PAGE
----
Not sure what procedure you need, if you even need the procedure, or just have questions about your teeth? Ask us for FREE!
In today’s post, we discuss the alternatives to implants and their differences.
What are bridges
Bridges are done when there are missing teeth between two adjacent teeth.
In the above case, the patient has one missing tooth. For a bridge to work, the adjacent teeth have to be ‘shaved down’ so that they can act as anchors for the bridge.
The bridge is made up of 3 crowns splinted together. It is attached to the 2 adjacent teeth and cemented down.
This option is great when the two adjacent teeth require treatment.
In this example, the two adjacent teeth are discoloured and require root canal treatment and crowns. Bridges offer an option to ‘kill two birds with one stone’ by also replacing the missing tooth in the middle.
Avoids implant surgery
Patients may be unwilling or unable to undergo implant surgery for multiple reasons. This is especially so for those with medical conditions for which implant surgery is not recommended. Check out my article here to know if you should not do implants.
Comparable aesthetics to implants in simple cases
The main disadvantage of bridges is that it requires shaving down the two adjacent teeth in order to fit the bridge.
If the 2 adjacent teeth are free of decay and fillings (as in the above case), we will be unnecessarily cutting down good tooth structure. Also, this cutting down of tooth structure may lead to tooth sensitivity in future.
Difficult to clean
Dirt and food tend to collect underneath bridges. However, because bridges are made up of 3 crowns splinted together, you cannot floss through them like normal teeth. You will have to use a special floss (Superfloss) or a floss threader in order to clean your bridge.
Watch this video to see how a floss threader works:https://www.youtube.com/watch?v=RwHyUbVwr0E
This is a hassle compared to cleaning implants.
How long does it last
95% success rate at 10 years
Dentures are removable appliances. They usually come as a single piece and have the ability to replace multiple missing teeth. They can either be made entirely out of resin (a derivative of plastic), or they can have a metal base as shown below.
Much cheaper than implants and bridges
They are the most cost effective out of the 3 options. While implants and bridges can only replace a limited number of teeth, a single denture can replace multiple teeth at one go.
A 3 unit bridge has an average cost of 2500 while a single implant costs at least 3000. A single denture, however, usually costs anywhere from $300-$800.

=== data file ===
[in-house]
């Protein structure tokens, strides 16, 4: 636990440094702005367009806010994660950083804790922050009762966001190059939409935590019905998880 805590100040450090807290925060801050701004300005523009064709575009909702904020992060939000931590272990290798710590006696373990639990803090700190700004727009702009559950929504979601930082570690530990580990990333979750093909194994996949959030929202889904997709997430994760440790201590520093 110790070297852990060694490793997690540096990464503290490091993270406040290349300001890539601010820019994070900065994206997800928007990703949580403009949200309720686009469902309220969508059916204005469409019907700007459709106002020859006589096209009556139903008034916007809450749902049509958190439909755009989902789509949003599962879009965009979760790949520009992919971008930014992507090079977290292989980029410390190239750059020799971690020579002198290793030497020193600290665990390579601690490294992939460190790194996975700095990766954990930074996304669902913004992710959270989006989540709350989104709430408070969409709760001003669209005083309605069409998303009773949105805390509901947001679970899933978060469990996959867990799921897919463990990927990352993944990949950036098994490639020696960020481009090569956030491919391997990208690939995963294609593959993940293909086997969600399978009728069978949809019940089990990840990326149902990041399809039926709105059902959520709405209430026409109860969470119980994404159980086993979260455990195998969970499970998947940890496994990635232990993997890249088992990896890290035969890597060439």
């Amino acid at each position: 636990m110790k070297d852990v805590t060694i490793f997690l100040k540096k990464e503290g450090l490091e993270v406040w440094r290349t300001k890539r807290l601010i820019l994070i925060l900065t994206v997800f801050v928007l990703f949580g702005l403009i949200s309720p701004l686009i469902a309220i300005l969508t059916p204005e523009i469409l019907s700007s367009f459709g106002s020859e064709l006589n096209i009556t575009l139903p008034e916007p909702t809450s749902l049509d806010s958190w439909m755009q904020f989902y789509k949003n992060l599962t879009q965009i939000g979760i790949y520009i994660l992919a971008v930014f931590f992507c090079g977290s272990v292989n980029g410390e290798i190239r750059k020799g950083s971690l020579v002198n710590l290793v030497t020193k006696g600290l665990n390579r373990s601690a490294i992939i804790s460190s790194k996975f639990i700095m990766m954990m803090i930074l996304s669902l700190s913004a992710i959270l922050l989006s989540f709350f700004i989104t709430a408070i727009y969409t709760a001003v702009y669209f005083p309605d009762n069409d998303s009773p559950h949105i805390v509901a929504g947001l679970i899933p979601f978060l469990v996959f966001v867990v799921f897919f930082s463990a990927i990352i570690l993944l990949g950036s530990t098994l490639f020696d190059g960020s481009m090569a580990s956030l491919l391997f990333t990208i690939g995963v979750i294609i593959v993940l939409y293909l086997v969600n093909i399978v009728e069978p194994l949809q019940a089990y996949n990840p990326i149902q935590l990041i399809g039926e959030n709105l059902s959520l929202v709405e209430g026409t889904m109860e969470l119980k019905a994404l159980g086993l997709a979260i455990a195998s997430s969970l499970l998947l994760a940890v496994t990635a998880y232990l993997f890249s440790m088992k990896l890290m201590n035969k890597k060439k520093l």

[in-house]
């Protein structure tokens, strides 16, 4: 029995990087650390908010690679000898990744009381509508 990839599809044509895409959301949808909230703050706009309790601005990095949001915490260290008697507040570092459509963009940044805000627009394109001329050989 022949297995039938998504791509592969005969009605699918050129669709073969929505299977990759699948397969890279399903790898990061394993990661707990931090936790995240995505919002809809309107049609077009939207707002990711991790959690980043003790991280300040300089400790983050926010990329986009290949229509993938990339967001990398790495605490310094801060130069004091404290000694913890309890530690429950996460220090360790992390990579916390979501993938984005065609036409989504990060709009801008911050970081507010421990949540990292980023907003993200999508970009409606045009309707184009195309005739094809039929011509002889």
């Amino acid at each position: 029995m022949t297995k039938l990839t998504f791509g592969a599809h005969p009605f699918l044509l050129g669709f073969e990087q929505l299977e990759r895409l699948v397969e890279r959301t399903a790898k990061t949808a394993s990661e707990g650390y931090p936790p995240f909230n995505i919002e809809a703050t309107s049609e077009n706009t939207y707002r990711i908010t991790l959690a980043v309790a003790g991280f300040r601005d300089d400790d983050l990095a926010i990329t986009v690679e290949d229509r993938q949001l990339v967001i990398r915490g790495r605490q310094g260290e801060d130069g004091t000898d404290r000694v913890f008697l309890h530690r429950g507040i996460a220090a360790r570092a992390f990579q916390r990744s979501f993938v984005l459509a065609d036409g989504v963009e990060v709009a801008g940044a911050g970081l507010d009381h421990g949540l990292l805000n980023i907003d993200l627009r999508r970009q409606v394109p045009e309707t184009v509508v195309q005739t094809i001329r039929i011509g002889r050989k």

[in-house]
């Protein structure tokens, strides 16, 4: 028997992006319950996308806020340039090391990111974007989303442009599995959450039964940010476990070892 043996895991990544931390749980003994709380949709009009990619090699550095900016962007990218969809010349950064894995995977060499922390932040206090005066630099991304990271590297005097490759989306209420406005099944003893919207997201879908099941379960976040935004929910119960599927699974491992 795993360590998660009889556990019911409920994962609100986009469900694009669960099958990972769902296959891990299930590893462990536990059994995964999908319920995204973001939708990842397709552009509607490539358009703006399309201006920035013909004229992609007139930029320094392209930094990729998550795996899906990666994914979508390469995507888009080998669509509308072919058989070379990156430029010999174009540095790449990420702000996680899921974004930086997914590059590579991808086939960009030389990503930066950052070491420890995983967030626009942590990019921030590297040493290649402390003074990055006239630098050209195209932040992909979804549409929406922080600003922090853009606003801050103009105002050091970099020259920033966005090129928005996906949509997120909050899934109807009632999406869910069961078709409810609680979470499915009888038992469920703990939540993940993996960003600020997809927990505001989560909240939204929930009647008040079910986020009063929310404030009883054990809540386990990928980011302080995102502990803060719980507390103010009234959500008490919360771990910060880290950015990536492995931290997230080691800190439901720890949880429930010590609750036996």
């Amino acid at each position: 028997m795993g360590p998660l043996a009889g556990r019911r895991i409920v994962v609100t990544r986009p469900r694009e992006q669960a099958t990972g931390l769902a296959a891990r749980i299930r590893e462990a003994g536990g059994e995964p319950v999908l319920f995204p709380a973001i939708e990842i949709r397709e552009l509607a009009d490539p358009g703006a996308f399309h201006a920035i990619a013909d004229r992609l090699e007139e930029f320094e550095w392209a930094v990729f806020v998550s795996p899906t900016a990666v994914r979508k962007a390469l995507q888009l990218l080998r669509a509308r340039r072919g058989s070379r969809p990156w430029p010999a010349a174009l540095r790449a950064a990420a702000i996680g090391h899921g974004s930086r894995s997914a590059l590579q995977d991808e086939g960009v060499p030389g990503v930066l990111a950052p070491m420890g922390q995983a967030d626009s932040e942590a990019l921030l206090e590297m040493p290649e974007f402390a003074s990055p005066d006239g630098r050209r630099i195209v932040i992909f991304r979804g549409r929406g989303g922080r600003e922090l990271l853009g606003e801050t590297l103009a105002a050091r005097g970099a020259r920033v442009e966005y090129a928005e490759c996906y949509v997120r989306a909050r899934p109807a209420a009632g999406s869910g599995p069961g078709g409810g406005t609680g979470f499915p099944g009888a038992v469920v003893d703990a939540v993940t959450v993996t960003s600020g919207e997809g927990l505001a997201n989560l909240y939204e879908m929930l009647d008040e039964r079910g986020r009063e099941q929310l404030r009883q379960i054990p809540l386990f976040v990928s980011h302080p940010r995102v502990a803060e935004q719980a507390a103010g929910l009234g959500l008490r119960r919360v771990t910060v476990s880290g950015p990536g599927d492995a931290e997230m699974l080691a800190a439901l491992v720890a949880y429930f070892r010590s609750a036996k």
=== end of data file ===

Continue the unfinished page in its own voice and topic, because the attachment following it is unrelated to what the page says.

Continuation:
Easier to repair and replace
Bridges and implants are difficult and time consuming to replace. Because bridges are permanently cemented to the anchor teeth, they cannot be removed easily. To remove bridges, they have to be sectioned into multiple pieces. When that happens, it cannot be reused and a new bridge has to be fabricated.
Similarly, implants are made up of multiple parts either cemented or screwed together. A defective crown on the implant can usually be replaced. However, if the implant screw is loose and problematic, the entire implant has to be taken out and replaced.
Dentures, on the other hand, can usually be repaired. If a patient loses another tooth when wearing a denture, an extra tooth can usually be added onto the denture.
If the denture breaks, it can usually be pieced back together by the addition of new resin.
The cost of repairing a denture is very much lower than replacing an implant or a new bridge.
For this reason, we usually recommend dentures to patients who are at a high risk of losing additional teeth in future. Patients with poor oral hygiene, who are smokers, diabetics or with poorly controlled gum disease have a high risk of tooth loss.
Implants and bridges should only be placed when the patient has otherwise stable dentition. If not, these costly appliances may fail.
Able to replace the soft tissue contour
Bone loss happens as age advances. In the elderly, especially those who have lost their teeth for a long time, it is common to see these ‘collapsed profiles’.Dentures have the ability to prop up tissues and create a fuller look
First time users often find them uncomfortable. They definitely feel more ‘foreign’ compared to implants and crowns.
It takes some time getting used to a piece of plastic on your mouth, and it will initially affect your speech and how you eat.
While implants and bridges are fixed on permanently, dentures have to be cleaned and removed every night.
Not as aesthetic
While implants and bridges have excellent ability to replace the shape, contour and colour of natural teeth, dentures tend not to do so as well.
This is because of the material they are made of, which comes of as looking slightly unnatural.
Partial dentures are retained by using metal clasps to hook around the neighbouring teeth for support.
These definitely not as stable as implants and bridges. In addition, these clasps may loosen over time, causing the denture to rock and become loose. You will have to see your dentist regularly to tighten the clasps or make a new set of dentures.
Social stigma associated with dentures
People tend to associate dentures with old people. While dentures can be used for a multitude of purposes across all ages, it is sometimes difficult to shake off that image.